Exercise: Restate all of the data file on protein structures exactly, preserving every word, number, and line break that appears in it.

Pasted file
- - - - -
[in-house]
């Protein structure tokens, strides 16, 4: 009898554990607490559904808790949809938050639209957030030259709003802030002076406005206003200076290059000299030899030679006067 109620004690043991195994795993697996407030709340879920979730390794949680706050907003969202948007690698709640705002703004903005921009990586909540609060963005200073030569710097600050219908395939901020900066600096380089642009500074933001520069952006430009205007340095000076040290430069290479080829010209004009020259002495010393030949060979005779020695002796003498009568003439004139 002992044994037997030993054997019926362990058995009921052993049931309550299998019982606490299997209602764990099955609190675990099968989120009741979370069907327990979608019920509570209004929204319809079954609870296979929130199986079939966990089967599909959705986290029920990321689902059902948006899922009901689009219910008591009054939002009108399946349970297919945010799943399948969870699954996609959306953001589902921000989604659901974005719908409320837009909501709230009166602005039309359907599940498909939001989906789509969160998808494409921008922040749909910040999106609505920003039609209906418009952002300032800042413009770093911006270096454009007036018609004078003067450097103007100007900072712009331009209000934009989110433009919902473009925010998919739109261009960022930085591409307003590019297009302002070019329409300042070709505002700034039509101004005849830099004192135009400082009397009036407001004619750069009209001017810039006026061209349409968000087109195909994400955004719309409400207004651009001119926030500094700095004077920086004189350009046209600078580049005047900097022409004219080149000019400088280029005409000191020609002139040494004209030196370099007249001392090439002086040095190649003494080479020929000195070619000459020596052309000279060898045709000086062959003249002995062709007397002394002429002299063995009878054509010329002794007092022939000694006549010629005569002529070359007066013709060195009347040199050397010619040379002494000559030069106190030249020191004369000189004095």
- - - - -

[in-house]
């Protein structure tokens, strides 16, 4: 009898554990607490559904808790949809938050639209957030030259709003802030002076406005206003200076290059000299030899030679006067 109620004690043991195994795993697996407030709340879920979730390794949680706050907003969202948007690698709640705002703004903005921009990586909540609060963005200073030569710097600050219908395939901020900066600096380089642009500074933001520069952006430009205007340095000076040290430069290479080829010209004009020259002495010393030949060979005779020695002796003498009568003439004139 002992044994037997030993054997019926362990058995009921052993049931309550299998019982606490299997209602764990099955609190675990099968989120009741979370069907327990979608019920509570209004929204319809079954609870296979929130199986079939966990089967599909959705986290029920990321689902059902948006899922009901689009219910008591009054939002009108399946349970297919945010799943399948969870699954996609959306953001589902921000989604659901974005719908409320837009909501709230009166602005039309359907599940498909939001989906789509969160998808494409921008922040749909910040999106609505920003039609209906418009952002300032800042413009770093911006270096454009007036018609004078003067450097103007100007900072712009331009209000934009989110433009919902473009925010998919739109261009960022930085591409307003590019297009302002070019329409300042070709505002700034039509101004005849830099004192135009400082009397009036407001004619750069009209001017810039006026061209349409968000087109195909994400955004719309409400207004651009001119926030500094700095004077920086004189350009046209600078580049005047900097022409004219080149000019400088280029005409000191020609002139040494004209030196370099007249001392090439002086040095190649003494080479020929000195070619000459020596052309000279060898045709000086062959003249002995062709007397002394002429002299063995009878054509010329002794007092022939000694006549010629005569002529070359007066013709060195009347040199050397010619040379002494000559030069106190030249020191004369000189004095």